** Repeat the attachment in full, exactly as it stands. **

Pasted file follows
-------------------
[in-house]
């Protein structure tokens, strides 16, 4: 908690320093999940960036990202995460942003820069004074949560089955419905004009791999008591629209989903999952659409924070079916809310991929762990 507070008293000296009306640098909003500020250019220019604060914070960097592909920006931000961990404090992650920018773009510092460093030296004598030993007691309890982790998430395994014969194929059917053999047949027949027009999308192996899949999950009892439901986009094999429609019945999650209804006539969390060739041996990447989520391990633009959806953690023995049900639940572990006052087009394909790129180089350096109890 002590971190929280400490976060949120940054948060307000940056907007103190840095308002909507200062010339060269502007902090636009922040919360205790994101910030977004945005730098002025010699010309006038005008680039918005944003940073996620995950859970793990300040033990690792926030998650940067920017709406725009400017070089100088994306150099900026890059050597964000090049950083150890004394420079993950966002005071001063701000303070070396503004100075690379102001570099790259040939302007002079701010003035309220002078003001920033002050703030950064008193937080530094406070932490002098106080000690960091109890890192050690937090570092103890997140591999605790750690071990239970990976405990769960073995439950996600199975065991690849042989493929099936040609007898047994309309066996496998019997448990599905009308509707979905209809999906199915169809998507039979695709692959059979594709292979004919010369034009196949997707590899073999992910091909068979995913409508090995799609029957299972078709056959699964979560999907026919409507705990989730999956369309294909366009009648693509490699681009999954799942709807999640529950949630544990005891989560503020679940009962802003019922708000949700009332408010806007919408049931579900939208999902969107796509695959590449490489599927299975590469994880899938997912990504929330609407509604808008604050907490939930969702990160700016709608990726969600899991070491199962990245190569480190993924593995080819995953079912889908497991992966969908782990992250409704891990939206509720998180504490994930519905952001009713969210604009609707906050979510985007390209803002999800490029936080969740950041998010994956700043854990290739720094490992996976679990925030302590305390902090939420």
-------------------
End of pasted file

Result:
[in-house]
């Protein structure tokens, strides 16, 4: 908690320093999940960036990202995460942003820069004074949560089955419905004009791999008591629209989903999952659409924070079916809310991929762990 507070008293000296009306640098909003500020250019220019604060914070960097592909920006931000961990404090992650920018773009510092460093030296004598030993007691309890982790998430395994014969194929059917053999047949027949027009999308192996899949999950009892439901986009094999429609019945999650209804006539969390060739041996990447989520391990633009959806953690023995049900639940572990006052087009394909790129180089350096109890 002590971190929280400490976060949120940054948060307000940056907007103190840095308002909507200062010339060269502007902090636009922040919360205790994101910030977004945005730098002025010699010309006038005008680039918005944003940073996620995950859970793990300040033990690792926030998650940067920017709406725009400017070089100088994306150099900026890059050597964000090049950083150890004394420079993950966002005071001063701000303070070396503004100075690379102001570099790259040939302007002079701010003035309220002078003001920033002050703030950064008193937080530094406070932490002098106080000690960091109890890192050690937090570092103890997140591999605790750690071990239970990976405990769960073995439950996600199975065991690849042989493929099936040609007898047994309309066996496998019997448990599905009308509707979905209809999906199915169809998507039979695709692959059979594709292979004919010369034009196949997707590899073999992910091909068979995913409508090995799609029957299972078709056959699964979560999907026919409507705990989730999956369309294909366009009648693509490699681009999954799942709807999640529950949630544990005891989560503020679940009962802003019922708000949700009332408010806007919408049931579900939208999902969107796509695959590449490489599927299975590469994880899938997912990504929330609407509604808008604050907490939930969702990160700016709608990726969600899991070491199962990245190569480190993924593995080819995953079912889908497991992966969908782990992250409704891990939206509720998180504490994930519905952001009713969210604009609707906050979510985007390209803002999800490029936080969740950041998010994956700043854990290739720094490992996976679990925030302590305390902090939420």